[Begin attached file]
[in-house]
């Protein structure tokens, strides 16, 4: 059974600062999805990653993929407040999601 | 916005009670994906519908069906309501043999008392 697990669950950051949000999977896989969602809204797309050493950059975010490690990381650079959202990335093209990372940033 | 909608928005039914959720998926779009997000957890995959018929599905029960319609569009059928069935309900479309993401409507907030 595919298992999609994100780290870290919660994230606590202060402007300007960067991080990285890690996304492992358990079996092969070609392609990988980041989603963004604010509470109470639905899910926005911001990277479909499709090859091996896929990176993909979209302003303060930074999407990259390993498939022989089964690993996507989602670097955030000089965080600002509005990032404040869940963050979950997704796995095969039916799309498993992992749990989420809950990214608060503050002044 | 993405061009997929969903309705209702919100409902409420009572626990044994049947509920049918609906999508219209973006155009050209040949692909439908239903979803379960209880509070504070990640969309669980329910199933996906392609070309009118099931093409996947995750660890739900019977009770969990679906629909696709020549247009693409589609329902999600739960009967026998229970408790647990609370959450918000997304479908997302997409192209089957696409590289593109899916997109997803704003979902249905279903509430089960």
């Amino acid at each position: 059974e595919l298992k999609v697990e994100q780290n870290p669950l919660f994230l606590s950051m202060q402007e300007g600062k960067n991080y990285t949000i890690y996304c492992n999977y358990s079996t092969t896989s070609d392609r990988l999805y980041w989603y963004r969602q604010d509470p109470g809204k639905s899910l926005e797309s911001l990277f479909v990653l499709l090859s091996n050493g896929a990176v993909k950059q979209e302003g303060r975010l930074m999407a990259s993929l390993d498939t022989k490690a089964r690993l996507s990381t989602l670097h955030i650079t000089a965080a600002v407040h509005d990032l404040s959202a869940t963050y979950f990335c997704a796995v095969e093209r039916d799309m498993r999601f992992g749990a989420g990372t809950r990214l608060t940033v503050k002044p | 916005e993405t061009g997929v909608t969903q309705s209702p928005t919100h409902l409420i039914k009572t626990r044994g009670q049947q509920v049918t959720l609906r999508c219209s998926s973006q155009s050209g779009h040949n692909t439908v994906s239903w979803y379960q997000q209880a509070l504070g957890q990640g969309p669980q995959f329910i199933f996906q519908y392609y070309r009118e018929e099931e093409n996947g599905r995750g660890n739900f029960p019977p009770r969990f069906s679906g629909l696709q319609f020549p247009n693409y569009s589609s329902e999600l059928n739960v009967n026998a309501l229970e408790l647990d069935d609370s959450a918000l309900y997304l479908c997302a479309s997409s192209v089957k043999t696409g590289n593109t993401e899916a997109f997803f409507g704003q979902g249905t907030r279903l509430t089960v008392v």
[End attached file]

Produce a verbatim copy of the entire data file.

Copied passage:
[in-house]
């Protein structure tokens, strides 16, 4: 059974600062999805990653993929407040999601 | 916005009670994906519908069906309501043999008392 697990669950950051949000999977896989969602809204797309050493950059975010490690990381650079959202990335093209990372940033 | 909608928005039914959720998926779009997000957890995959018929599905029960319609569009059928069935309900479309993401409507907030 595919298992999609994100780290870290919660994230606590202060402007300007960067991080990285890690996304492992358990079996092969070609392609990988980041989603963004604010509470109470639905899910926005911001990277479909499709090859091996896929990176993909979209302003303060930074999407990259390993498939022989089964690993996507989602670097955030000089965080600002509005990032404040869940963050979950997704796995095969039916799309498993992992749990989420809950990214608060503050002044 | 993405061009997929969903309705209702919100409902409420009572626990044994049947509920049918609906999508219209973006155009050209040949692909439908239903979803379960209880509070504070990640969309669980329910199933996906392609070309009118099931093409996947995750660890739900019977009770969990679906629909696709020549247009693409589609329902999600739960009967026998229970408790647990609370959450918000997304479908997302997409192209089957696409590289593109899916997109997803704003979902249905279903509430089960």
């Amino acid at each position: 059974e595919l298992k999609v697990e994100q780290n870290p669950l919660f994230l606590s950051m202060q402007e300007g600062k960067n991080y990285t949000i890690y996304c492992n999977y358990s079996t092969t896989s070609d392609r990988l999805y980041w989603y963004r969602q604010d509470p109470g809204k639905s899910l926005e797309s911001l990277f479909v990653l499709l090859s091996n050493g896929a990176v993909k950059q979209e302003g303060r975010l930074m999407a990259s993929l390993d498939t022989k490690a089964r690993l996507s990381t989602l670097h955030i650079t000089a965080a600002v407040h509005d990032l404040s959202a869940t963050y979950f990335c997704a796995v095969e093209r039916d799309m498993r999601f992992g749990a989420g990372t809950r990214l608060t940033v503050k002044p | 916005e993405t061009g997929v909608t969903q309705s209702p928005t919100h409902l409420i039914k009572t626990r044994g009670q049947q509920v049918t959720l609906r999508c219209s998926s973006q155009s050209g779009h040949n692909t439908v994906s239903w979803y379960q997000q209880a509070l504070g957890q990640g969309p669980q995959f329910i199933f996906q519908y392609y070309r009118e018929e099931e093409n996947g599905r995750g660890n739900f029960p019977p009770r969990f069906s679906g629909l696709q319609f020549p247009n693409y569009s589609s329902e999600l059928n739960v009967n026998a309501l229970e408790l647990d069935d609370s959450a918000l309900y997304l479908c997302a479309s997409s192209v089957k043999t696409g590289n593109t993401e899916a997109f997803f409507g704003q979902g249905t907030r279903l509430t089960v008392v």